> department).  I plan to invite a Rhetoric faculty member to speak to the
> class about writing persuasive statements.  I will not require the students
> to actually send in their letters, but they can if they wish.  Any that I
> find particularly strong, I will encourage to be sent in.
>
> - Karen
>
> *******************************
> Dr. Karen L.  Gunther, PhD
> Associate Professor of Psychology
> Wabash College
> Baxter 322 (Hays 002 for the summer)
> 301 W. Wabash Ave.
> Crawfordsville, IN 47933
> 765/361-6286
>
> Sent from my iPad that I won in the WBAA Purdue NPR fund drive drawing!  :)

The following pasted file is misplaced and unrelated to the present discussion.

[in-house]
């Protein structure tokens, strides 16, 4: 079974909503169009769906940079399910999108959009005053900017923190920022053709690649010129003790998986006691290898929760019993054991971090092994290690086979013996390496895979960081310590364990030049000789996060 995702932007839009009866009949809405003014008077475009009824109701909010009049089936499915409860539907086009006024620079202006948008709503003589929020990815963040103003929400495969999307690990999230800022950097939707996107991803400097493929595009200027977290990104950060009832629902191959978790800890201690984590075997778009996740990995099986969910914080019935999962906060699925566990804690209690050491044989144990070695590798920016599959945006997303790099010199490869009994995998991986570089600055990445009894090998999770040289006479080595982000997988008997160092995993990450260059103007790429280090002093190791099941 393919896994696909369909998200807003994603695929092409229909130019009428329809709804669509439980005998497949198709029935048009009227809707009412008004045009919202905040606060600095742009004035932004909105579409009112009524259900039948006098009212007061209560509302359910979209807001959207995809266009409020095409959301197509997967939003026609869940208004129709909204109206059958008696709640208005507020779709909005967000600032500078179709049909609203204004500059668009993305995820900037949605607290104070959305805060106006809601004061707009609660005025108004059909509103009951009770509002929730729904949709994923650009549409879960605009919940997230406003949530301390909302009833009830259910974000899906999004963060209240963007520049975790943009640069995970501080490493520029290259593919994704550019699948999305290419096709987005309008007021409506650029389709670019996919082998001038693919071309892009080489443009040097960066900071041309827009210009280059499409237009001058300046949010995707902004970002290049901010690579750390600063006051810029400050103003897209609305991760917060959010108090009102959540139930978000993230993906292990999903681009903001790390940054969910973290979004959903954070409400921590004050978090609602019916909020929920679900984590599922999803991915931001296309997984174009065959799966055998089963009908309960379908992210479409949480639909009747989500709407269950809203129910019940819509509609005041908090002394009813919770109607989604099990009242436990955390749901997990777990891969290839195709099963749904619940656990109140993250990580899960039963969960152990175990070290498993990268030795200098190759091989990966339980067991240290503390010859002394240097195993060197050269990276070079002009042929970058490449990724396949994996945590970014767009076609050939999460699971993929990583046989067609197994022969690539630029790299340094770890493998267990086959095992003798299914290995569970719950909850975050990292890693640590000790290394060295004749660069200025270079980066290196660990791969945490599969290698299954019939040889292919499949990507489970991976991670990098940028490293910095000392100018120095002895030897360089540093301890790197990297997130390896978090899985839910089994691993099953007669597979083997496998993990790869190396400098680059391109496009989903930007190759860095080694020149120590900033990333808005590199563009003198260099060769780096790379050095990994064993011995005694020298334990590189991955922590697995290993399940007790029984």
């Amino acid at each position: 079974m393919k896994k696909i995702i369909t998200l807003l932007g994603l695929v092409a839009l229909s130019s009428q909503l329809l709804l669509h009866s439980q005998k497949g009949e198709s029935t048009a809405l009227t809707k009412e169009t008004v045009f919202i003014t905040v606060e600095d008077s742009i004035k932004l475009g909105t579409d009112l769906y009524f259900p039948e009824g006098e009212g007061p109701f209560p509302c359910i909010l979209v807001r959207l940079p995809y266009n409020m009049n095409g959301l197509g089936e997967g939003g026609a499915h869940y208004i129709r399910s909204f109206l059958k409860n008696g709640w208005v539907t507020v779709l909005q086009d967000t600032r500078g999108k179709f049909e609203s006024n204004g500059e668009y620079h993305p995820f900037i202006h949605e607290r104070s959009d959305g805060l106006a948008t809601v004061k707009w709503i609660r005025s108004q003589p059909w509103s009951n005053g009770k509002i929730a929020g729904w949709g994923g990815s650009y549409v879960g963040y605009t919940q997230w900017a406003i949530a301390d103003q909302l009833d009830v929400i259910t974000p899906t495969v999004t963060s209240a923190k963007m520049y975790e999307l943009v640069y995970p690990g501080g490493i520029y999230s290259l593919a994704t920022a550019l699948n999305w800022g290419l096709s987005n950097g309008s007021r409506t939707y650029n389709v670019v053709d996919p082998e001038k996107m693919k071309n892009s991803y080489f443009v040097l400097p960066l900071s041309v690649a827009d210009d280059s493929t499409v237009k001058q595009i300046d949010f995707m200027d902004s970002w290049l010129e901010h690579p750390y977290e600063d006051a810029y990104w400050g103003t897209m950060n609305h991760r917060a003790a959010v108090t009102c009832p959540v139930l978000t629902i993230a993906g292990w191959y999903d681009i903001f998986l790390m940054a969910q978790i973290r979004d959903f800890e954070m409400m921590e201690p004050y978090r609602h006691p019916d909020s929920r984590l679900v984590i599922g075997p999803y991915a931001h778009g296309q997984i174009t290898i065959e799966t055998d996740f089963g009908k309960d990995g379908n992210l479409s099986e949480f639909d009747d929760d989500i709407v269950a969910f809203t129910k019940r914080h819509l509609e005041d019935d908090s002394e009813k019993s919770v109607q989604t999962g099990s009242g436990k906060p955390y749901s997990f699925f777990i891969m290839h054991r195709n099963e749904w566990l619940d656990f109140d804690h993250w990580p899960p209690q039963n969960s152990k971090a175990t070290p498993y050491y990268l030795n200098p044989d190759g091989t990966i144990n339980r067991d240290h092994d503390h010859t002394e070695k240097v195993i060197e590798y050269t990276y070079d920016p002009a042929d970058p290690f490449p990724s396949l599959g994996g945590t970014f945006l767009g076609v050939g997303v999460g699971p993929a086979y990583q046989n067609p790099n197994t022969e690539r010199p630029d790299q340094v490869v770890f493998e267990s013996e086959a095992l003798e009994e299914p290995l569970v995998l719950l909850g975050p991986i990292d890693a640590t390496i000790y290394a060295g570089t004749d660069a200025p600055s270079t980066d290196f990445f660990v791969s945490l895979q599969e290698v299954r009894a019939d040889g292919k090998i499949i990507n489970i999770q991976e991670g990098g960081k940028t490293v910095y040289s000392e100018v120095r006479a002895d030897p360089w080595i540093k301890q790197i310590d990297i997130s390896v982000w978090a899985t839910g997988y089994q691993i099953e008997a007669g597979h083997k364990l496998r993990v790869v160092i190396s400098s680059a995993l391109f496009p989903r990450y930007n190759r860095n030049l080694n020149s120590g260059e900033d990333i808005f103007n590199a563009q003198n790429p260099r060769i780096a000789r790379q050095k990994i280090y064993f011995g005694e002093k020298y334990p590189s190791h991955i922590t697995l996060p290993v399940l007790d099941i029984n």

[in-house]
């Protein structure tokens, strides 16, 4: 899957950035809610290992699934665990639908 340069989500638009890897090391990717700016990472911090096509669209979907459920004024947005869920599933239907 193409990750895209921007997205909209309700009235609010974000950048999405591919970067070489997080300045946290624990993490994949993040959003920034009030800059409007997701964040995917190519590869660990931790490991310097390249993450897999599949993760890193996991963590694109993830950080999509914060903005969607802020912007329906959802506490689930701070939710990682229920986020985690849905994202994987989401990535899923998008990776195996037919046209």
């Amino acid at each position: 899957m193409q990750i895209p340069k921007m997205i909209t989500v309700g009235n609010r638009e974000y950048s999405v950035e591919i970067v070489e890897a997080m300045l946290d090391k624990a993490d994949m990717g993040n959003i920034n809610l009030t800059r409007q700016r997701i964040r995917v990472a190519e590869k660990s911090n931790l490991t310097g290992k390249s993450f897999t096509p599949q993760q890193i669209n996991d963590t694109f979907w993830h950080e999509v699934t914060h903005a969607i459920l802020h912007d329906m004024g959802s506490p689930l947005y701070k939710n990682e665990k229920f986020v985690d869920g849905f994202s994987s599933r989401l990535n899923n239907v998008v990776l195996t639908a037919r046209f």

>
> On Jun 30, 2014, at 9:29 AM, "Calin-Jageman, Robert" <
> rcalinjageman at dom.edu<mailto:rcalinjageman at dom.edu>> wrote:
>
> From: Fox, Cecilia [mailto:foxc at moravian.edu]
> Sent: Sunday, June 29, 2014 3:45
> To: Hildebrand, John G - (jhildebr)
> Cc: FUN_Mail at lists.funfaculty.org<mailto:FUN_Mail at lists.funfaculty.org>
> Subject: Re: [FUN_Mail] FW: FUN Newsletter - President's Message and
> Conversation
>
> Many thanks to all of you for this interesting series of comments.  As
> neuroscience professors at liberal arts institutions, we have the
> opportunity to cross many disciplines when teaching concepts related to the
> brain and behavior.   In fact, I encourage my majors to not only study
> neuroscience, but to double major or minor in another area of interest.  Of
> course, some like to stay within their comfort zone of the sciences